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Valley of Fire is one of my favorite places in the American Southwest for landscape photography. It is full of arches, washes and colorful sandstone formations, many with delicately finned rock. In my opinion, it rivals the more famous spots in the Vermillion Cliffs National Monument - the Wave, Coyote Buttes South and White Pocket. And it comes with several advantages. It is easily accessible by a regular car and only an hour north of Las Vegas. You don't need to compete for a permit to visit and, for a photographer, there are only a few recognizable features, a challenge that keen landscape photographers can relish for original and compelling compositions, both grand and intimate.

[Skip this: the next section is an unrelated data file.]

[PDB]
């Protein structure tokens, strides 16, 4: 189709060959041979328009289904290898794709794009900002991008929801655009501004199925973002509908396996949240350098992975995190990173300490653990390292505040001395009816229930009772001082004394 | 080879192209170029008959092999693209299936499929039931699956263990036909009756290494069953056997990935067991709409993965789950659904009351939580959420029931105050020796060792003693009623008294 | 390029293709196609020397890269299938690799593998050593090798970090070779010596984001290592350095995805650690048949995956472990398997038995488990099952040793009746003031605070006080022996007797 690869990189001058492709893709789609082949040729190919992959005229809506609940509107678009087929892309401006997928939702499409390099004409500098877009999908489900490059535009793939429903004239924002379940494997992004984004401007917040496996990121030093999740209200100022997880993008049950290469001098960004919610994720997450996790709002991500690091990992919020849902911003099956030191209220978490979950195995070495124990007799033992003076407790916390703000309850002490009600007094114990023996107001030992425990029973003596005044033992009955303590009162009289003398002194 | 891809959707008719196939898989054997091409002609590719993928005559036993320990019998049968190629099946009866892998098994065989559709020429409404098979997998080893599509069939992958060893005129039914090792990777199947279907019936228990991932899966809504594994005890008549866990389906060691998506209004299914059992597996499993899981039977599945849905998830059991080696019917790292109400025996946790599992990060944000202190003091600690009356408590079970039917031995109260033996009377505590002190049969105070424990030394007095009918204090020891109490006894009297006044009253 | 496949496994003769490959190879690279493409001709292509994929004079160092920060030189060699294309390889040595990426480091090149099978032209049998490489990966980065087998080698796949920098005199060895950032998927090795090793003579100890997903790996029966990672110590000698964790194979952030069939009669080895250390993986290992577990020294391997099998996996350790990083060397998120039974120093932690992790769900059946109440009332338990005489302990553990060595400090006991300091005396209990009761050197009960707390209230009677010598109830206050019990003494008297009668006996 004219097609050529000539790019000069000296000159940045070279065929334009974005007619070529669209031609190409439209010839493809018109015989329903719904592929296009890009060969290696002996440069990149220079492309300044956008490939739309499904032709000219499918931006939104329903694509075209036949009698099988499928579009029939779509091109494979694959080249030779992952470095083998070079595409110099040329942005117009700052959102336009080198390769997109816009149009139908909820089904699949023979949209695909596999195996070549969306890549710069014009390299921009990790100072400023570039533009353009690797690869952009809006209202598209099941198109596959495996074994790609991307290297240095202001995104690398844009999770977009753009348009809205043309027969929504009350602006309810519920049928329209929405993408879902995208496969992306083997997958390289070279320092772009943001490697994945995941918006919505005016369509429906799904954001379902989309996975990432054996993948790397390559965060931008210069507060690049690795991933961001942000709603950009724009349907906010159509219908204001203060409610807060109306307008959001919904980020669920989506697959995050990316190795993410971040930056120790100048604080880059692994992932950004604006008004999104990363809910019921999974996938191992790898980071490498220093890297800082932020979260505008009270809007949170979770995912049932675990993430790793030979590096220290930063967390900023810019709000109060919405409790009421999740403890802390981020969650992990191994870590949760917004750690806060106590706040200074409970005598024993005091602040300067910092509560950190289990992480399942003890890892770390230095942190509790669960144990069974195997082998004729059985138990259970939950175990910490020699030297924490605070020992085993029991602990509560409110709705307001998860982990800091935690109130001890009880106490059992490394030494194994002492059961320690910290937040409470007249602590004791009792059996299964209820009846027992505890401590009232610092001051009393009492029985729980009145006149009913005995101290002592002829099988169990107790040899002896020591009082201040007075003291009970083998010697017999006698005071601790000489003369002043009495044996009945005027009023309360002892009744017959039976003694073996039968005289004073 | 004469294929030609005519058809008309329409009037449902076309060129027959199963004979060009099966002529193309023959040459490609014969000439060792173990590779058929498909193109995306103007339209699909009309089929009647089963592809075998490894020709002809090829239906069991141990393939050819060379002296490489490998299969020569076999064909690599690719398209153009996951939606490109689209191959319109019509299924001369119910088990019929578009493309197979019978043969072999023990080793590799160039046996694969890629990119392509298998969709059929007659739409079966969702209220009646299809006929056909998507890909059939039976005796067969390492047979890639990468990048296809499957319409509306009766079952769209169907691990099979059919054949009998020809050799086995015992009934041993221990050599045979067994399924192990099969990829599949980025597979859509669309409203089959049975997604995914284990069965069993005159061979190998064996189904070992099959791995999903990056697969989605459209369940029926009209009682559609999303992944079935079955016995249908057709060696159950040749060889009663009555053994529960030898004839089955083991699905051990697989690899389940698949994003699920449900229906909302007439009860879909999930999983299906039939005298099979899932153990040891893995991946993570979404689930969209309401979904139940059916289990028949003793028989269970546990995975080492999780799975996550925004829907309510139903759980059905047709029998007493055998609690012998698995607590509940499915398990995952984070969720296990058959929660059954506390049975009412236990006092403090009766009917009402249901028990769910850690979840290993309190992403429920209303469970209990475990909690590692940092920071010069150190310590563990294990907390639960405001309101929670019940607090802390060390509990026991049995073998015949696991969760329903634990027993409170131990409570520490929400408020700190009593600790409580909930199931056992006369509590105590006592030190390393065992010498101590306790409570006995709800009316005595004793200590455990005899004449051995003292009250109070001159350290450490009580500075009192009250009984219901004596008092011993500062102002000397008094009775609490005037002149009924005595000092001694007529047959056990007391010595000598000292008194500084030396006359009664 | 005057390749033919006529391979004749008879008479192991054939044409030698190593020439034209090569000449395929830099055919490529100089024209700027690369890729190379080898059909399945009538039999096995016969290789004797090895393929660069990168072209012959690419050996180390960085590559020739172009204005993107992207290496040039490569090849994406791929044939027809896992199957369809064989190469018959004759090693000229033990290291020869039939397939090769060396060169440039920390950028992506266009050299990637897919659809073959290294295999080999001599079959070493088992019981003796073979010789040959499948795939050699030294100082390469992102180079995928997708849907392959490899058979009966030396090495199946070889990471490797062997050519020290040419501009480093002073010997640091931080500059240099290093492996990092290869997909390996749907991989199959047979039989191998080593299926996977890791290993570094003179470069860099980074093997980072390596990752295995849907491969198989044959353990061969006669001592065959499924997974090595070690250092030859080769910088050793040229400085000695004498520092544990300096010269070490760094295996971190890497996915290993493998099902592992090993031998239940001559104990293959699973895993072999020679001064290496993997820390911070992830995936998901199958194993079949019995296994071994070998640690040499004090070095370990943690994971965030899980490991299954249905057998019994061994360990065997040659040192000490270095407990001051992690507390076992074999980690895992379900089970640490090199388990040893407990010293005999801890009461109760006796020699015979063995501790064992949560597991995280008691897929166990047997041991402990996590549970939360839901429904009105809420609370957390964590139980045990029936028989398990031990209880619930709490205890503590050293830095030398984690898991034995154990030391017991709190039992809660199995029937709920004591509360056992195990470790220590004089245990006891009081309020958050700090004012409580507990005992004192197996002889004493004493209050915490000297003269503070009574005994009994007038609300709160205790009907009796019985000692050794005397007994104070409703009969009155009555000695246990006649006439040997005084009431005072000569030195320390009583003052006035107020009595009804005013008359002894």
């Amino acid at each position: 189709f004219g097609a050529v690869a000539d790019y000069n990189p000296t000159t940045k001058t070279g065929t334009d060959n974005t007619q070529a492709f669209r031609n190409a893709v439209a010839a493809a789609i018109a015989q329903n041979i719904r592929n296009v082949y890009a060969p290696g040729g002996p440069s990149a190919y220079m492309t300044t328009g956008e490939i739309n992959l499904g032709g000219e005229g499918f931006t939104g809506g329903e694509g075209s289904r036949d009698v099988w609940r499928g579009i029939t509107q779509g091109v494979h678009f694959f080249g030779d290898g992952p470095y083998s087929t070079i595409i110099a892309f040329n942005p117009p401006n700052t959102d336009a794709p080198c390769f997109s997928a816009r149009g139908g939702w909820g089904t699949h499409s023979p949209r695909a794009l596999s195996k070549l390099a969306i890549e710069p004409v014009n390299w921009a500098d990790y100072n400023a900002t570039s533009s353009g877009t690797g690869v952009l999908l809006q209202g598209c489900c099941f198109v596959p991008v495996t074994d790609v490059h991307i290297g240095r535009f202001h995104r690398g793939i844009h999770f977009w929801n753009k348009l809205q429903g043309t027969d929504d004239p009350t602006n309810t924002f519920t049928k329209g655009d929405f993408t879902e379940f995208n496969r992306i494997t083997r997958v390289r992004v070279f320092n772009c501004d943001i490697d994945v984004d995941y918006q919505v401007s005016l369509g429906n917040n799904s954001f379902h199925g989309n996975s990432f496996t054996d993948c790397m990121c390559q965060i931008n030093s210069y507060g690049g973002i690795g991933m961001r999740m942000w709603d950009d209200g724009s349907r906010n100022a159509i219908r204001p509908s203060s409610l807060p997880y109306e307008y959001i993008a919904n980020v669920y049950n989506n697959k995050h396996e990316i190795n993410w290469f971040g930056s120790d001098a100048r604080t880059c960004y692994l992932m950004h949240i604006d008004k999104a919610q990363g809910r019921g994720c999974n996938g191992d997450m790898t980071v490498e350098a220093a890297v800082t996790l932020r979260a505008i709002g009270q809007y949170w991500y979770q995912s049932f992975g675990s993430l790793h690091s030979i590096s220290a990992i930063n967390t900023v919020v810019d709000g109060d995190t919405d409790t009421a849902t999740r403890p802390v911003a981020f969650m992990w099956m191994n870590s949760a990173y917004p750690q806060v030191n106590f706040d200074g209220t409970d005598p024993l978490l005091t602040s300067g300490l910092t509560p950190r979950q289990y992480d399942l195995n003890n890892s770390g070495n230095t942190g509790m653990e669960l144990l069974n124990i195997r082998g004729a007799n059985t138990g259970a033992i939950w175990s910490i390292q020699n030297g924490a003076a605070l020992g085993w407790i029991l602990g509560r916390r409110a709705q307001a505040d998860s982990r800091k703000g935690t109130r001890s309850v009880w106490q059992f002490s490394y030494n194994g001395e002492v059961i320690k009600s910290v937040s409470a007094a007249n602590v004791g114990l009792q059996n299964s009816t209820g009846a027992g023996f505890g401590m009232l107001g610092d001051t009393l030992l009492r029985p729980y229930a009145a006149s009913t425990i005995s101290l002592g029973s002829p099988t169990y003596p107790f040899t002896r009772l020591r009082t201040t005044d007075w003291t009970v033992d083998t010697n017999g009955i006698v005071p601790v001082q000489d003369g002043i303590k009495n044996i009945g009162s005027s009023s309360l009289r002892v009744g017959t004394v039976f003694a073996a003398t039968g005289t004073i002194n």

On this trip, I only had to wander a hundred meters or so from one of the designated parking areas to come upon this collection of multi-colored hills and ledges. I arrived at dawn when the contrast is subdued and the patterns and color graduations are more easily seen. I also like that the warm colors of the foreground rock are echoed in the background hill.
The park has a campground, and lodging is available in nearby Overton. Valley of Fire SP closes at sundown, but in my experience the rangers are tolerant of photographers and allow for a bit of dusk photography. Please be careful around the delicate finned formations. I’ve seen a lot of them damaged by careless visitors.
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Dimitri Vasileiou • Editor